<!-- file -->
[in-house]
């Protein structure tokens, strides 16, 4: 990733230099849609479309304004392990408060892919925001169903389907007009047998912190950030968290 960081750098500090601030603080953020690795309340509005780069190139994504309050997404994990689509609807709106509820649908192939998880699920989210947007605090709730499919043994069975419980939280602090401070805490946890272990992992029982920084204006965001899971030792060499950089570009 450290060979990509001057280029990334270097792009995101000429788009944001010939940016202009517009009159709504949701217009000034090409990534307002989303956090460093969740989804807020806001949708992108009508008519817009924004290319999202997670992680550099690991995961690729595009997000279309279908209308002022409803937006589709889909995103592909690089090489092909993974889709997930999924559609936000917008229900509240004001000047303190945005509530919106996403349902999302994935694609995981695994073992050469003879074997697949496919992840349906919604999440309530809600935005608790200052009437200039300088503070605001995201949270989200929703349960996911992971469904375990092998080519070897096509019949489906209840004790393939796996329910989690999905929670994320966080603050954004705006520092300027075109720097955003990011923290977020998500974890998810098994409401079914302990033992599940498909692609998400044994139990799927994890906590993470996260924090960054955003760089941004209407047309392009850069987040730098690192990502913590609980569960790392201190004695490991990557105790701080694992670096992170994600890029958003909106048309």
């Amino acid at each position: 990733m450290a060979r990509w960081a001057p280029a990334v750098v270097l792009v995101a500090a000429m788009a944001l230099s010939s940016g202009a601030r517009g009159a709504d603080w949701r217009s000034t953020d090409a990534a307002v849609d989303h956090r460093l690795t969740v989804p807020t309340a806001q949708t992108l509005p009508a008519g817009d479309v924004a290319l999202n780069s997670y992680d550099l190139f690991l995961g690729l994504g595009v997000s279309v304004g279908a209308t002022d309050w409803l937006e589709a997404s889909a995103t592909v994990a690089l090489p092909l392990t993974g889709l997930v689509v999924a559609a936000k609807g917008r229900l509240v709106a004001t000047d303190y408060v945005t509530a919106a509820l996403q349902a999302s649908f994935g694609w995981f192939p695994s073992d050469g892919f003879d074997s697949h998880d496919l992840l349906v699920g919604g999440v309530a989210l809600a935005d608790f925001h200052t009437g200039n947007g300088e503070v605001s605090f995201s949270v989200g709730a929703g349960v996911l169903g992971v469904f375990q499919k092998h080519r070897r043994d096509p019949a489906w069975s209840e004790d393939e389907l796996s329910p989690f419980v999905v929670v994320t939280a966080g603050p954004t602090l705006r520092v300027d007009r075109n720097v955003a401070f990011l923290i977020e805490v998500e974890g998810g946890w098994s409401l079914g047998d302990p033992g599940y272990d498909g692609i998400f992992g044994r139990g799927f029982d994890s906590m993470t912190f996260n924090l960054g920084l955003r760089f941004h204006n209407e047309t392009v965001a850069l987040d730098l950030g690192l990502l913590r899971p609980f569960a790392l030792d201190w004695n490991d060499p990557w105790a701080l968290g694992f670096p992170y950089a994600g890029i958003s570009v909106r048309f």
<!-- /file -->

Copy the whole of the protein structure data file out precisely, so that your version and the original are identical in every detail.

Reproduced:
[in-house]
């Protein structure tokens, strides 16, 4: 990733230099849609479309304004392990408060892919925001169903389907007009047998912190950030968290 960081750098500090601030603080953020690795309340509005780069190139994504309050997404994990689509609807709106509820649908192939998880699920989210947007605090709730499919043994069975419980939280602090401070805490946890272990992992029982920084204006965001899971030792060499950089570009 450290060979990509001057280029990334270097792009995101000429788009944001010939940016202009517009009159709504949701217009000034090409990534307002989303956090460093969740989804807020806001949708992108009508008519817009924004290319999202997670992680550099690991995961690729595009997000279309279908209308002022409803937006589709889909995103592909690089090489092909993974889709997930999924559609936000917008229900509240004001000047303190945005509530919106996403349902999302994935694609995981695994073992050469003879074997697949496919992840349906919604999440309530809600935005608790200052009437200039300088503070605001995201949270989200929703349960996911992971469904375990092998080519070897096509019949489906209840004790393939796996329910989690999905929670994320966080603050954004705006520092300027075109720097955003990011923290977020998500974890998810098994409401079914302990033992599940498909692609998400044994139990799927994890906590993470996260924090960054955003760089941004209407047309392009850069987040730098690192990502913590609980569960790392201190004695490991990557105790701080694992670096992170994600890029958003909106048309």
């Amino acid at each position: 990733m450290a060979r990509w960081a001057p280029a990334v750098v270097l792009v995101a500090a000429m788009a944001l230099s010939s940016g202009a601030r517009g009159a709504d603080w949701r217009s000034t953020d090409a990534a307002v849609d989303h956090r460093l690795t969740v989804p807020t309340a806001q949708t992108l509005p009508a008519g817009d479309v924004a290319l999202n780069s997670y992680d550099l190139f690991l995961g690729l994504g595009v997000s279309v304004g279908a209308t002022d309050w409803l937006e589709a997404s889909a995103t592909v994990a690089l090489p092909l392990t993974g889709l997930v689509v999924a559609a936000k609807g917008r229900l509240v709106a004001t000047d303190y408060v945005t509530a919106a509820l996403q349902a999302s649908f994935g694609w995981f192939p695994s073992d050469g892919f003879d074997s697949h998880d496919l992840l349906v699920g919604g999440v309530a989210l809600a935005d608790f925001h200052t009437g200039n947007g300088e503070v605001s605090f995201s949270v989200g709730a929703g349960v996911l169903g992971v469904f375990q499919k092998h080519r070897r043994d096509p019949a489906w069975s209840e004790d393939e389907l796996s329910p989690f419980v999905v929670v994320t939280a966080g603050p954004t602090l705006r520092v300027d007009r075109n720097v955003a401070f990011l923290i977020e805490v998500e974890g998810g946890w098994s409401l079914g047998d302990p033992g599940y272990d498909g692609i998400f992992g044994r139990g799927f029982d994890s906590m993470t912190f996260n924090l960054g920084l955003r760089f941004h204006n209407e047309t392009v965001a850069l987040d730098l950030g690192l990502l913590r899971p609980f569960a790392l030792d201190w004695n490991d060499p990557w105790a701080l968290g694992f670096p992170y950089a994600g890029i958003s570009v909106r048309f």